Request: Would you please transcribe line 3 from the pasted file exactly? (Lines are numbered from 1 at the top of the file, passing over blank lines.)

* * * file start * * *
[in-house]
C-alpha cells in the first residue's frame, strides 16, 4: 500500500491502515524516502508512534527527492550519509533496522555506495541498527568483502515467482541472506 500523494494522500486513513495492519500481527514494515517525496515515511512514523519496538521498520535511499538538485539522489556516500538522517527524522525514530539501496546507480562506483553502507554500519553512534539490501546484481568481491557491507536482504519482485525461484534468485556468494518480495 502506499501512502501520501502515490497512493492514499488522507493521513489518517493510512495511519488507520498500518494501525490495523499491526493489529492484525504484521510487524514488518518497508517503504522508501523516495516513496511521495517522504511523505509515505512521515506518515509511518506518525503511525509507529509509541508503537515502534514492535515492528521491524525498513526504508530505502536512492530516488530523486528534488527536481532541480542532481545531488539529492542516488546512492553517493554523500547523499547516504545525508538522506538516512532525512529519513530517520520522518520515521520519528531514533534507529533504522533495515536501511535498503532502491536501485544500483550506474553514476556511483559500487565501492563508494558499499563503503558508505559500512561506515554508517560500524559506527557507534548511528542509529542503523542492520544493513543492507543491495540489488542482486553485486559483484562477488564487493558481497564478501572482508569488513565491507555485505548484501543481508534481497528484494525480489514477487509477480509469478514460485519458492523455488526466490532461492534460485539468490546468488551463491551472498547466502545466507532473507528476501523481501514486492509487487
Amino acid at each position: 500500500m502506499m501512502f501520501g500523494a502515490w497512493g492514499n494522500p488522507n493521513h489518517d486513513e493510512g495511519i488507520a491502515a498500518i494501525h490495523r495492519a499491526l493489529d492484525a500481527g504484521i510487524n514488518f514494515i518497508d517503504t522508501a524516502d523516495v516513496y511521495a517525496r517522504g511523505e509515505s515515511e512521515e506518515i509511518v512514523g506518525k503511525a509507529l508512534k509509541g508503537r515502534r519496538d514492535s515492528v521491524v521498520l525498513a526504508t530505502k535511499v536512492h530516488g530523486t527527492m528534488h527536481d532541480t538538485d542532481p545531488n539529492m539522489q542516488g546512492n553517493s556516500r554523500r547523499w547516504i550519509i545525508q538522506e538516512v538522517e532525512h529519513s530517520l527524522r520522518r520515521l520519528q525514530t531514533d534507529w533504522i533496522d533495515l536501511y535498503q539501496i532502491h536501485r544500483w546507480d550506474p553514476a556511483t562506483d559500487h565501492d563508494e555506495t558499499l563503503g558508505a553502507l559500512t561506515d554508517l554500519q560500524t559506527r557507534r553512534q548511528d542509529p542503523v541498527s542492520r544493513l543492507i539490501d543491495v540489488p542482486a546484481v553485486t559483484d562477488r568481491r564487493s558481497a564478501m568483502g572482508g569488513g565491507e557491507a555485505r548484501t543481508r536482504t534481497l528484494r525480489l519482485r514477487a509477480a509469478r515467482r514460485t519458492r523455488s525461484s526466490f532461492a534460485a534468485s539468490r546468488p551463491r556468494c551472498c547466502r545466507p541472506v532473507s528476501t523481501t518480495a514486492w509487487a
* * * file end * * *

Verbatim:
Amino acid at each position: 500500500m502506499m501512502f501520501g500523494a502515490w497512493g492514499n494522500p488522507n493521513h489518517d486513513e493510512g495511519i488507520a491502515a498500518i494501525h490495523r495492519a499491526l493489529d492484525a500481527g504484521i510487524n514488518f514494515i518497508d517503504t522508501a524516502d523516495v516513496y511521495a517525496r517522504g511523505e509515505s515515511e512521515e506518515i509511518v512514523g506518525k503511525a509507529l508512534k509509541g508503537r515502534r519496538d514492535s515492528v521491524v521498520l525498513a526504508t530505502k535511499v536512492h530516488g530523486t527527492m528534488h527536481d532541480t538538485d542532481p545531488n539529492m539522489q542516488g546512492n553517493s556516500r554523500r547523499w547516504i550519509i545525508q538522506e538516512v538522517e532525512h529519513s530517520l527524522r520522518r520515521l520519528q525514530t531514533d534507529w533504522i533496522d533495515l536501511y535498503q539501496i532502491h536501485r544500483w546507480d550506474p553514476a556511483t562506483d559500487h565501492d563508494e555506495t558499499l563503503g558508505a553502507l559500512t561506515d554508517l554500519q560500524t559506527r557507534r553512534q548511528d542509529p542503523v541498527s542492520r544493513l543492507i539490501d543491495v540489488p542482486a546484481v553485486t559483484d562477488r568481491r564487493s558481497a564478501m568483502g572482508g569488513g565491507e557491507a555485505r548484501t543481508r536482504t534481497l528484494r525480489l519482485r514477487a509477480a509469478r515467482r514460485t519458492r523455488s525461484s526466490f532461492a534460485a534468485s539468490r546468488p551463491r556468494c551472498c547466502r545466507p541472506v532473507s528476501t523481501t518480495a514486492w509487487a